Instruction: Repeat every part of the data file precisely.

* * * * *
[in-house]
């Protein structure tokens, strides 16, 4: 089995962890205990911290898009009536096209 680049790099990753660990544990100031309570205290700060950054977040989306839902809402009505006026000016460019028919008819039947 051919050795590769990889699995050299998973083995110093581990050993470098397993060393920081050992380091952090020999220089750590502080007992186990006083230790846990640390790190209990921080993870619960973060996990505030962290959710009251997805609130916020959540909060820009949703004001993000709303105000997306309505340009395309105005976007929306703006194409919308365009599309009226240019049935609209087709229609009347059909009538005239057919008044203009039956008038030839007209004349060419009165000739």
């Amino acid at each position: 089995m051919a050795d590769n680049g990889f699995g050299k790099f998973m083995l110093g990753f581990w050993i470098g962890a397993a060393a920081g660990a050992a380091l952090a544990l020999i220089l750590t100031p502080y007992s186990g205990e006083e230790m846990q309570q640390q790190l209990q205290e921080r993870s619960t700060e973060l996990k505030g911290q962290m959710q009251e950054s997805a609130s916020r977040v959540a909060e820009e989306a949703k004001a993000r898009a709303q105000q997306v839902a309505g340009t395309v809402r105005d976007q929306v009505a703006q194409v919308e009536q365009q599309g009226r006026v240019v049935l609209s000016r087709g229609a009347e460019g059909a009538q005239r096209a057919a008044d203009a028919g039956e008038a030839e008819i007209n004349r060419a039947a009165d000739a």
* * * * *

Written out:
[in-house]
């Protein structure tokens, strides 16, 4: 089995962890205990911290898009009536096209 680049790099990753660990544990100031309570205290700060950054977040989306839902809402009505006026000016460019028919008819039947 051919050795590769990889699995050299998973083995110093581990050993470098397993060393920081050992380091952090020999220089750590502080007992186990006083230790846990640390790190209990921080993870619960973060996990505030962290959710009251997805609130916020959540909060820009949703004001993000709303105000997306309505340009395309105005976007929306703006194409919308365009599309009226240019049935609209087709229609009347059909009538005239057919008044203009039956008038030839007209004349060419009165000739």
């Amino acid at each position: 089995m051919a050795d590769n680049g990889f699995g050299k790099f998973m083995l110093g990753f581990w050993i470098g962890a397993a060393a920081g660990a050992a380091l952090a544990l020999i220089l750590t100031p502080y007992s186990g205990e006083e230790m846990q309570q640390q790190l209990q205290e921080r993870s619960t700060e973060l996990k505030g911290q962290m959710q009251e950054s997805a609130s916020r977040v959540a909060e820009e989306a949703k004001a993000r898009a709303q105000q997306v839902a309505g340009t395309v809402r105005d976007q929306v009505a703006q194409v919308e009536q365009q599309g009226r006026v240019v049935l609209s000016r087709g229609a009347e460019g059909a009538q005239r096209a057919a008044d203009a028919g039956e008038a030839e008819i007209n004349r060419a039947a009165d000739a």